- An example written survey seeking community input (Guideline 1)
- An example of clearly communicated written advice to parents, caregivers and whānau about religious instruction programmes and the education alternatives (Guideline 2)
- An example of a signed opt-in consent form (Guideline 4)
- An example complaints procedure, and a complaint form (Guideline 8)
We would be interested in hearing how the Ministry plans to ensure that these guidelines are disseminated to schools, including to teaching staff and school boards. We would be keen to see the Ministry take all possible measures to ensure the guidelines are understood and adopted promptly by all schools.
We would like to see the Ministry outline their plans for ensuring that these guidelines are followed by schools. It is our understanding that the Ministry of Education currently collects no information on how religious instruction is run in New Zealand schools, including even basic details such as which schools offer religious instruction. It will be impossible for the Ministry to have any idea of the success of their guidelines if they continue to have no insight into the running of religious instruction in schools.
We recommend that the Ministry of Education implement a procedure whereby schools are required to report a few basic details to the Ministry every year about religious instruction. These would include:
- Whether religious instruction is run at the school
- Whether a consultation was run in the previous 12 months, and if so why the consultation was run
- Which year groups the sessions are offered to
- The opt in/opt out numbers for each year group
- What time of day the sessions are run
- Which organisations are running the sessions
- What teaching materials are being used
- How many volunteers in the previous 12 months passed, and how many failed, safety checks
These details could then be used to identify schools likely to be having problems with following the Ministry’s guidelines, which would help the Ministry to proactively ensure that schools are compliant with their legal obligations and reduce the potential for religious instruction to be the cause of social problems for students.
1. Use community consultation to inform decision-making
We believe that consultation with the community should be performed frequently, given that in any 12 month period there is a whole new class of students who will have started at the school.
We think that ideally consultation should be run every 12 months, but that failing this it should be stressed that every 3 years is a minimum frequency.
The following bullet point can be made clearer that a consultation with the community needs to be performed regularly:
- consult every three years, or when there has been a noticeable change in the needs of the community, or if there is a proposed change to the religious instruction offered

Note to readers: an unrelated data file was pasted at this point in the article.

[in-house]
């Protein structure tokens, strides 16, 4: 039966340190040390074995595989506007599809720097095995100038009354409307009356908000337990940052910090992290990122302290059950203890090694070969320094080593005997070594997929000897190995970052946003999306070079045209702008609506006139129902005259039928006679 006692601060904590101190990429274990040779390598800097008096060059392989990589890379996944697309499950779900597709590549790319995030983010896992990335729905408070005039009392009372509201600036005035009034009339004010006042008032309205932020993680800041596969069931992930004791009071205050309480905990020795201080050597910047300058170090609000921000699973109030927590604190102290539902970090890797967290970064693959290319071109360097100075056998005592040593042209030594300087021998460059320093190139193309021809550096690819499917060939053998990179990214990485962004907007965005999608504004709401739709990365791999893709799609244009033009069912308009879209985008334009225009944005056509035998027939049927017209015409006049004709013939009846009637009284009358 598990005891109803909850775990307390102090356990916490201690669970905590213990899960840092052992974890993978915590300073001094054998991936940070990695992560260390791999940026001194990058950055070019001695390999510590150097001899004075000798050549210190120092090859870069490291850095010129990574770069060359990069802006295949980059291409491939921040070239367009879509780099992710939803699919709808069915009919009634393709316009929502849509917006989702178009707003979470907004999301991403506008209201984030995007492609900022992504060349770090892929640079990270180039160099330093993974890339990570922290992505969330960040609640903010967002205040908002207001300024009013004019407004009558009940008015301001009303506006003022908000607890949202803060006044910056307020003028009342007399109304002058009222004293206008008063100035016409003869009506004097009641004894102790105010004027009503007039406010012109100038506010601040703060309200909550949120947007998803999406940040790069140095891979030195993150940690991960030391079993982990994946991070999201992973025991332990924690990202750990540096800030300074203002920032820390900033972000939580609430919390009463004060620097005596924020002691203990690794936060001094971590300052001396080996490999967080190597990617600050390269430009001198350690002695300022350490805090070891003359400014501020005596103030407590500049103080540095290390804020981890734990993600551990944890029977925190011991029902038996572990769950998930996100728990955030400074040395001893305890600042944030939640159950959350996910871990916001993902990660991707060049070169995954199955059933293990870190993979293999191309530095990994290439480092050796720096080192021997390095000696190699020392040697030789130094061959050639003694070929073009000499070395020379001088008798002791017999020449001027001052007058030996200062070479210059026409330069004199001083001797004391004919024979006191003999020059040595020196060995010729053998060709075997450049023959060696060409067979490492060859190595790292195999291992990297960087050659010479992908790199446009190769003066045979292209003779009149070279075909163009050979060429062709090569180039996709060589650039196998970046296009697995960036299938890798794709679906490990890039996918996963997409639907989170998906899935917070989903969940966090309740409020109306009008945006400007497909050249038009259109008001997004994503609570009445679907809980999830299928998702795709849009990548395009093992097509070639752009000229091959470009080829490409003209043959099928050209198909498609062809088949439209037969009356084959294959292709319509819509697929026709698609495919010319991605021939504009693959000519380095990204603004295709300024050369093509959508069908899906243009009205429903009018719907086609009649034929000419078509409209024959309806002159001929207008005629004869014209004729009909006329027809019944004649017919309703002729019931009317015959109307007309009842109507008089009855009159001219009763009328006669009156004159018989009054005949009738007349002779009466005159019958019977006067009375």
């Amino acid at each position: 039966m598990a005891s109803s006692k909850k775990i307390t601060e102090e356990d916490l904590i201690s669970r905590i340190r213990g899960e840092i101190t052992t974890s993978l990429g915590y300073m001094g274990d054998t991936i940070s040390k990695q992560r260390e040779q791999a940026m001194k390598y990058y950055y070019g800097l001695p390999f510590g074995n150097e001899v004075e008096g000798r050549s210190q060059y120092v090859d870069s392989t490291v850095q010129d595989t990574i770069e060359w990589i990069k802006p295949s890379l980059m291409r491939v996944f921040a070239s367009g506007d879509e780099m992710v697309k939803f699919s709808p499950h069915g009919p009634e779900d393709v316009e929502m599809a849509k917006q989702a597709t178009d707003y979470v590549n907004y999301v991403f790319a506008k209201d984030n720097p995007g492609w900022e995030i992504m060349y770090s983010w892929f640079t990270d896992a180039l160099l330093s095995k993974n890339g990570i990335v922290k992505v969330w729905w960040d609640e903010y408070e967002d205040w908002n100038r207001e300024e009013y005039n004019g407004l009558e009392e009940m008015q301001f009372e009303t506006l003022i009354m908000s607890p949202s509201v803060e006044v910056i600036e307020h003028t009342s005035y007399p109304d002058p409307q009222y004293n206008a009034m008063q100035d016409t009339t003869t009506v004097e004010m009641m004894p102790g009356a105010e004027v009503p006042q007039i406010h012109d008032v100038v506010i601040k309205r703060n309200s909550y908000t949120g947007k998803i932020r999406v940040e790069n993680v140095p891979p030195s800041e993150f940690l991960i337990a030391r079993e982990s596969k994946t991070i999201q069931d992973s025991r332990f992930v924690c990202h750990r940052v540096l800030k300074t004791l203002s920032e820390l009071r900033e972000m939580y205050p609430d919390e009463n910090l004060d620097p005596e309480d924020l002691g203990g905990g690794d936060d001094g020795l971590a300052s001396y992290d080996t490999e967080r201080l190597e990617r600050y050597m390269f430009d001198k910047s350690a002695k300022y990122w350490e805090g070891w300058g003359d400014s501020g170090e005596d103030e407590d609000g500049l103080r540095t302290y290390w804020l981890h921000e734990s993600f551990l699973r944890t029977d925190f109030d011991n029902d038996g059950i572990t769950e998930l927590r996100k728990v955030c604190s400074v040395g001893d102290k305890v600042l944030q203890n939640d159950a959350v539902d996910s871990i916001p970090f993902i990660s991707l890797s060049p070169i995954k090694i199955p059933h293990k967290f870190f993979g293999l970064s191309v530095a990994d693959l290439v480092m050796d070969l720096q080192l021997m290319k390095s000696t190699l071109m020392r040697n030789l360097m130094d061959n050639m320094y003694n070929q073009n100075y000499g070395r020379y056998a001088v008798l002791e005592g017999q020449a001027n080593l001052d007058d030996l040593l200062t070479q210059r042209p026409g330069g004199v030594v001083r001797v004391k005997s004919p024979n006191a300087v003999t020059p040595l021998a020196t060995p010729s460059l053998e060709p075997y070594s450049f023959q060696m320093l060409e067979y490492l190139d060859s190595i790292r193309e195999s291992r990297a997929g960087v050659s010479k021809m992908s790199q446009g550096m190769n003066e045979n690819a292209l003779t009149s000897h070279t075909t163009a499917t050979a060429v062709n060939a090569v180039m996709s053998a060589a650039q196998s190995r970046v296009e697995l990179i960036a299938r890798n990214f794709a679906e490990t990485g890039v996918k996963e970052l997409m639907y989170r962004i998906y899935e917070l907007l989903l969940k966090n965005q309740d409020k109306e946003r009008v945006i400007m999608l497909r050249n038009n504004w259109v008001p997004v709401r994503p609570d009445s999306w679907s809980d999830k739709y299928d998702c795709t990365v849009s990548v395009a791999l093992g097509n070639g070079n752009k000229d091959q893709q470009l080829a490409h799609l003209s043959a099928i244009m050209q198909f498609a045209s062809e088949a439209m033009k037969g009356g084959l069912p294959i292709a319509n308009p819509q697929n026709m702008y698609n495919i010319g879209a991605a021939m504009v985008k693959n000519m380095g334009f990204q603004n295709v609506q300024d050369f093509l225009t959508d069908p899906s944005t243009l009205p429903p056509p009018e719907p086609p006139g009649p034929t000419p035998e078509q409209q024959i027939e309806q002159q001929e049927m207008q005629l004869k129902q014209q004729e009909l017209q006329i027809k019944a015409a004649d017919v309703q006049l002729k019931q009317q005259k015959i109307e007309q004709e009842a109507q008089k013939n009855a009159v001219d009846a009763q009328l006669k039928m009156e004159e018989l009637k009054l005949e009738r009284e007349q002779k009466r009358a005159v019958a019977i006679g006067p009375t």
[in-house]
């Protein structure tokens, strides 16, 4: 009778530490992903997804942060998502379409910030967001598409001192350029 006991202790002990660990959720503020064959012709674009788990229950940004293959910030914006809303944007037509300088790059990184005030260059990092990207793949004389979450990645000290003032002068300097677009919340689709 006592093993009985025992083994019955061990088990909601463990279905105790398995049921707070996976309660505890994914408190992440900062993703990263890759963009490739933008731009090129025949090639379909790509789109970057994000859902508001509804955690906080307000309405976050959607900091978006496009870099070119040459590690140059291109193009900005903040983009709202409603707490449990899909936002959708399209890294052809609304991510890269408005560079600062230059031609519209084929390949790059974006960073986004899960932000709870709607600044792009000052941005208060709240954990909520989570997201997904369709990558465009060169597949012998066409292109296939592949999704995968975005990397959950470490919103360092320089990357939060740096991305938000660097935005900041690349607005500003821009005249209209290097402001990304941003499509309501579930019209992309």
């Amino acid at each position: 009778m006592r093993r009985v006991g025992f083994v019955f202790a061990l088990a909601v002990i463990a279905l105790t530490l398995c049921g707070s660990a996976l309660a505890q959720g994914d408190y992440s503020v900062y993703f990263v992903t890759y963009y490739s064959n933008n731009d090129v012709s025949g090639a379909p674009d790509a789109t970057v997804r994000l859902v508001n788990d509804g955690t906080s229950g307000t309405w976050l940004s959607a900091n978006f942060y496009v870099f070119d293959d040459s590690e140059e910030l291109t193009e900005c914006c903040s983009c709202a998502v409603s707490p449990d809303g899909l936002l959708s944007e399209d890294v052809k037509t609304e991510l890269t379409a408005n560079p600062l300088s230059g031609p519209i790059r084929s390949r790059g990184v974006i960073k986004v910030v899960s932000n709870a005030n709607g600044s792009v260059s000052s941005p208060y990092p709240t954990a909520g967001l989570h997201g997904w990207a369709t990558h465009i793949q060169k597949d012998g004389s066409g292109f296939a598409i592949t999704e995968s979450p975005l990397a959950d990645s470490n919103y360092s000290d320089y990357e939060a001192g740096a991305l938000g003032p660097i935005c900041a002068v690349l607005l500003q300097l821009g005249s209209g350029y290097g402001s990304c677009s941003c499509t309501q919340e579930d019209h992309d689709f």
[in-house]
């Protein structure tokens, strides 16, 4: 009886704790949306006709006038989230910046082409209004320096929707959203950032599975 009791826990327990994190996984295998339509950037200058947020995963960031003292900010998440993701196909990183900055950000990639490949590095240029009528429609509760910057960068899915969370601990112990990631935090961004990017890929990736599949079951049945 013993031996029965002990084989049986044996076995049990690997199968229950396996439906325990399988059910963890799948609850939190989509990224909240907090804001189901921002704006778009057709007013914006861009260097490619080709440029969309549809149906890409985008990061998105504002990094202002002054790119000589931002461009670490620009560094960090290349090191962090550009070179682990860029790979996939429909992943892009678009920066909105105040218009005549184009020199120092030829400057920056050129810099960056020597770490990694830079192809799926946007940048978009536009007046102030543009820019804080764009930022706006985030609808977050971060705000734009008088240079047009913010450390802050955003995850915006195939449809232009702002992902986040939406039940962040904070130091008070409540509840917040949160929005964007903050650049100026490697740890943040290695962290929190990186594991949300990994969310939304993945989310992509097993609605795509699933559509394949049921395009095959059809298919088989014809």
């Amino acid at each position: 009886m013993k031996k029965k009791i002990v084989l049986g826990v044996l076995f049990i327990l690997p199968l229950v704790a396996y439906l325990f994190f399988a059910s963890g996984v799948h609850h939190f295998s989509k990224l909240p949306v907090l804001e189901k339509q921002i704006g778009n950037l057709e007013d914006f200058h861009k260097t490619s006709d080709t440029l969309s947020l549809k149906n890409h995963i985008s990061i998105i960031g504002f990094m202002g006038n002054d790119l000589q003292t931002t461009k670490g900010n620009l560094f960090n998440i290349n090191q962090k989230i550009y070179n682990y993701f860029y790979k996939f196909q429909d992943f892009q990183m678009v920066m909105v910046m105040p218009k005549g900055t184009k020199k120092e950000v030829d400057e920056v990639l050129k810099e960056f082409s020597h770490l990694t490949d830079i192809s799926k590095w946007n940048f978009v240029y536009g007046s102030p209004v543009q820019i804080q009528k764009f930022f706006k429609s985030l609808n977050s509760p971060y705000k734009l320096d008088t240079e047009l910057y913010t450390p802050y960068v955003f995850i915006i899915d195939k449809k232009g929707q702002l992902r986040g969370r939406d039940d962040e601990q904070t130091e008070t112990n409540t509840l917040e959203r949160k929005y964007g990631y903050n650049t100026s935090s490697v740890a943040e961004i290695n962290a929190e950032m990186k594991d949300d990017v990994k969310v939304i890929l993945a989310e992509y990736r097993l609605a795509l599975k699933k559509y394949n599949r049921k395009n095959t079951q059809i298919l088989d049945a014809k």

This should be changed to:
- consult at least every three years, and also whenever there is a substantial change, such as a change in the needs of the community, or a proposed change to the religious instruction offered
It should be stressed that community consultation should not result in a simple majority being seen as a justification for offering religious instruction. The rights of all children should be considered when making this decision, not just the rights of the children of a majority of the parents.
In the scenario for this guideline, the wording makes the religious instruction program sound like it is owned by the school board:
“A board was reviewing its religious instruction programme.”
We think this should be changed to:
“A board was reviewing the religious instruction programme being run in its school.”
We would like to see a second scenario added to this guideline, where a school is approached by an organisation to allow religious instruction. The school asks for feedback from the community, receives strong views from both sides, and decides that the best course of action is to not allow religious instruction at the school. This would also be a good opportunity to highlight the use of a school’s website for disseminating information:
A second scenario for community consultation to inform decision-making
A board was approached by a local religious group about the possibility of offering religious instruction at the school. The board decided to make information about the nature and content of the proposed religious instruction programme, and on the alternative non-religious programme that would be available to those that do not participate, available on its website. The board advertised the web page in the school newsletter, on the front page of its website and social media pages, and it also sent information home with students.